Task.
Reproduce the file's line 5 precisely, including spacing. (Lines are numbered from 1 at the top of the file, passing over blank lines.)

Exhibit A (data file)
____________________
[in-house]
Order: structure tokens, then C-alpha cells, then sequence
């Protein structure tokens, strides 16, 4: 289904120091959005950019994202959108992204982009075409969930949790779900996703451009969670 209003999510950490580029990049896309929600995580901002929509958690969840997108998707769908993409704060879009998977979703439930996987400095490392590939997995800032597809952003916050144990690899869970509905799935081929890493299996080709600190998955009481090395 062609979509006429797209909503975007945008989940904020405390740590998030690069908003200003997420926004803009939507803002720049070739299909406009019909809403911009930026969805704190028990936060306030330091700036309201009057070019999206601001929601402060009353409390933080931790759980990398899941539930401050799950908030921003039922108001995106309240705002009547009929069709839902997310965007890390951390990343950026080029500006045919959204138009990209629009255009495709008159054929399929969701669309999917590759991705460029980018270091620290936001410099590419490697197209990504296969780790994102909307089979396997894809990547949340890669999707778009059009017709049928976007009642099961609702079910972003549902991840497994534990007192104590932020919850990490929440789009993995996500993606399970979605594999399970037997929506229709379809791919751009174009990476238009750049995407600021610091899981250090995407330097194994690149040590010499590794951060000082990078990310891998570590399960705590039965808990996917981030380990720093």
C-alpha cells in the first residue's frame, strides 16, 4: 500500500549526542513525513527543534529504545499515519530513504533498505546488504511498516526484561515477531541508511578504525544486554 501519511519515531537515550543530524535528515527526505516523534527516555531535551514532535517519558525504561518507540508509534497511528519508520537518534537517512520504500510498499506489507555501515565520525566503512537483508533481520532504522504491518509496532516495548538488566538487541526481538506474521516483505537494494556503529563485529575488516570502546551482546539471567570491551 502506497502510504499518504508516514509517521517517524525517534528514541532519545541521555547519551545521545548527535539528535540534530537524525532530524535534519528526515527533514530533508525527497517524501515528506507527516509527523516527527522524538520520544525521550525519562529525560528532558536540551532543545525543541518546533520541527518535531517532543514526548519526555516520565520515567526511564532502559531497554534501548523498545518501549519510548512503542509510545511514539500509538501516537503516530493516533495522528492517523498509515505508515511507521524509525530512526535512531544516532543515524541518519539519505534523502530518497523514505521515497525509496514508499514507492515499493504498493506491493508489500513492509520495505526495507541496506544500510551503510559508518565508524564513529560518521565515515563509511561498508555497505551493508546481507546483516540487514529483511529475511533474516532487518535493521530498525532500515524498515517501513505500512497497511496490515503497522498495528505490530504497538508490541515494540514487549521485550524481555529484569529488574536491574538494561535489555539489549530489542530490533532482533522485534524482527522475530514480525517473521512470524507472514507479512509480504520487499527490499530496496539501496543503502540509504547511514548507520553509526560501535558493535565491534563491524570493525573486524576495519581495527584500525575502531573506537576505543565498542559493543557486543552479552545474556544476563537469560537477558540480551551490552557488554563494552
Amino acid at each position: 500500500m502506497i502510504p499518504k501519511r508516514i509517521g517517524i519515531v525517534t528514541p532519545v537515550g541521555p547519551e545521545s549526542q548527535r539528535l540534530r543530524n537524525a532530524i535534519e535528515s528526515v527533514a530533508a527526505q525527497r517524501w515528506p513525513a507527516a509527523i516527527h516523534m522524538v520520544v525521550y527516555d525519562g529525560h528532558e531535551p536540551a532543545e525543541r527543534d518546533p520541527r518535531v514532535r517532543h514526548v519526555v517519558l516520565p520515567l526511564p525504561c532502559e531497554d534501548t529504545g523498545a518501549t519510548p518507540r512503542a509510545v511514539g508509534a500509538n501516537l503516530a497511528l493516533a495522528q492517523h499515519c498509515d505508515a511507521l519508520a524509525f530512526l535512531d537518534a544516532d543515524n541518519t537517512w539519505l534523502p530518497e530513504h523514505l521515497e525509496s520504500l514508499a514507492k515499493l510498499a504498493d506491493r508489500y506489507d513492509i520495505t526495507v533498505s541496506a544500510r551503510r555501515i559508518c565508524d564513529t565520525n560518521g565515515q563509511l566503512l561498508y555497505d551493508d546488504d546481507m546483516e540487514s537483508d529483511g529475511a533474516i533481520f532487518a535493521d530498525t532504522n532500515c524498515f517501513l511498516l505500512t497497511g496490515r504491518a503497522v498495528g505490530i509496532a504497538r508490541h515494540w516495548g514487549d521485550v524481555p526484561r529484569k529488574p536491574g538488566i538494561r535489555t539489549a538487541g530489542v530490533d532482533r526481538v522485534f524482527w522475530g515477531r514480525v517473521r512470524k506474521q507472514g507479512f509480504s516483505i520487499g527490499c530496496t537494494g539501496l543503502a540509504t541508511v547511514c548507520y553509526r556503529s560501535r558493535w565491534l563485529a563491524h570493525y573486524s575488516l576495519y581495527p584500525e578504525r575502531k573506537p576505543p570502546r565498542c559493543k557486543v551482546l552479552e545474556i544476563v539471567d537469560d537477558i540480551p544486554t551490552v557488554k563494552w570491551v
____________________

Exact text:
Amino acid at each position: 500500500m502506497i502510504p499518504k501519511r508516514i509517521g517517524i519515531v525517534t528514541p532519545v537515550g541521555p547519551e545521545s549526542q548527535r539528535l540534530r543530524n537524525a532530524i535534519e535528515s528526515v527533514a530533508a527526505q525527497r517524501w515528506p513525513a507527516a509527523i516527527h516523534m522524538v520520544v525521550y527516555d525519562g529525560h528532558e531535551p536540551a532543545e525543541r527543534d518546533p520541527r518535531v514532535r517532543h514526548v519526555v517519558l516520565p520515567l526511564p525504561c532502559e531497554d534501548t529504545g523498545a518501549t519510548p518507540r512503542a509510545v511514539g508509534a500509538n501516537l503516530a497511528l493516533a495522528q492517523h499515519c498509515d505508515a511507521l519508520a524509525f530512526l535512531d537518534a544516532d543515524n541518519t537517512w539519505l534523502p530518497e530513504h523514505l521515497e525509496s520504500l514508499a514507492k515499493l510498499a504498493d506491493r508489500y506489507d513492509i520495505t526495507v533498505s541496506a544500510r551503510r555501515i559508518c565508524d564513529t565520525n560518521g565515515q563509511l566503512l561498508y555497505d551493508d546488504d546481507m546483516e540487514s537483508d529483511g529475511a533474516i533481520f532487518a535493521d530498525t532504522n532500515c524498515f517501513l511498516l505500512t497497511g496490515r504491518a503497522v498495528g505490530i509496532a504497538r508490541h515494540w516495548g514487549d521485550v524481555p526484561r529484569k529488574p536491574g538488566i538494561r535489555t539489549a538487541g530489542v530490533d532482533r526481538v522485534f524482527w522475530g515477531r514480525v517473521r512470524k506474521q507472514g507479512f509480504s516483505i520487499g527490499c530496496t537494494g539501496l543503502a540509504t541508511v547511514c548507520y553509526r556503529s560501535r558493535w565491534l563485529a563491524h570493525y573486524s575488516l576495519y581495527p584500525e578504525r575502531k573506537p576505543p570502546r565498542c559493543k557486543v551482546l552479552e545474556i544476563v539471567d537469560d537477558i540480551p544486554t551490552v557488554k563494552w570491551v